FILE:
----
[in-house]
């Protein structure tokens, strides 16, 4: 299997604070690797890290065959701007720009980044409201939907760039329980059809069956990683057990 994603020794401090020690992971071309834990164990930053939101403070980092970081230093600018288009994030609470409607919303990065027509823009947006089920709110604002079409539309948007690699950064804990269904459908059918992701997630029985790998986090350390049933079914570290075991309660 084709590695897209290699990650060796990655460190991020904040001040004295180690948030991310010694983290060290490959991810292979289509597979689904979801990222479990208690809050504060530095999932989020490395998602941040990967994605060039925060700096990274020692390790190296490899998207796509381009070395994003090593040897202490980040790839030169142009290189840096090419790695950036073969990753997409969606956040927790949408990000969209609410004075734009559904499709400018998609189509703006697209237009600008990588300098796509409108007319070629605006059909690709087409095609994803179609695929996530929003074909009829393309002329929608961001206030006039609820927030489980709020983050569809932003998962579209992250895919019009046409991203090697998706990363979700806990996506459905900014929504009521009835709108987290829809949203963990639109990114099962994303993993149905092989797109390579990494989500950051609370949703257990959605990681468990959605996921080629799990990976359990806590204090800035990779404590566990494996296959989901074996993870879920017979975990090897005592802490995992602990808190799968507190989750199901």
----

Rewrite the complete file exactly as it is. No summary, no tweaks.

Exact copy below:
[in-house]
């Protein structure tokens, strides 16, 4: 299997604070690797890290065959701007720009980044409201939907760039329980059809069956990683057990 994603020794401090020690992971071309834990164990930053939101403070980092970081230093600018288009994030609470409607919303990065027509823009947006089920709110604002079409539309948007690699950064804990269904459908059918992701997630029985790998986090350390049933079914570290075991309660 084709590695897209290699990650060796990655460190991020904040001040004295180690948030991310010694983290060290490959991810292979289509597979689904979801990222479990208690809050504060530095999932989020490395998602941040990967994605060039925060700096990274020692390790190296490899998207796509381009070395994003090593040897202490980040790839030169142009290189840096090419790695950036073969990753997409969606956040927790949408990000969209609410004075734009559904499709400018998609189509703006697209237009600008990588300098796509409108007319070629605006059909690709087409095609994803179609695929996530929003074909009829393309002329929608961001206030006039609820927030489980709020983050569809932003998962579209992250895919019009046409991203090697998706990363979700806990996506459905900014929504009521009835709108987290829809949203963990639109990114099962994303993993149905092989797109390579990494989500950051609370949703257990959605990681468990959605996921080629799990990976359990806590204090800035990779404590566990494996296959989901074996993870879920017979975990090897005592802490995992602990808190799968507190989750199901």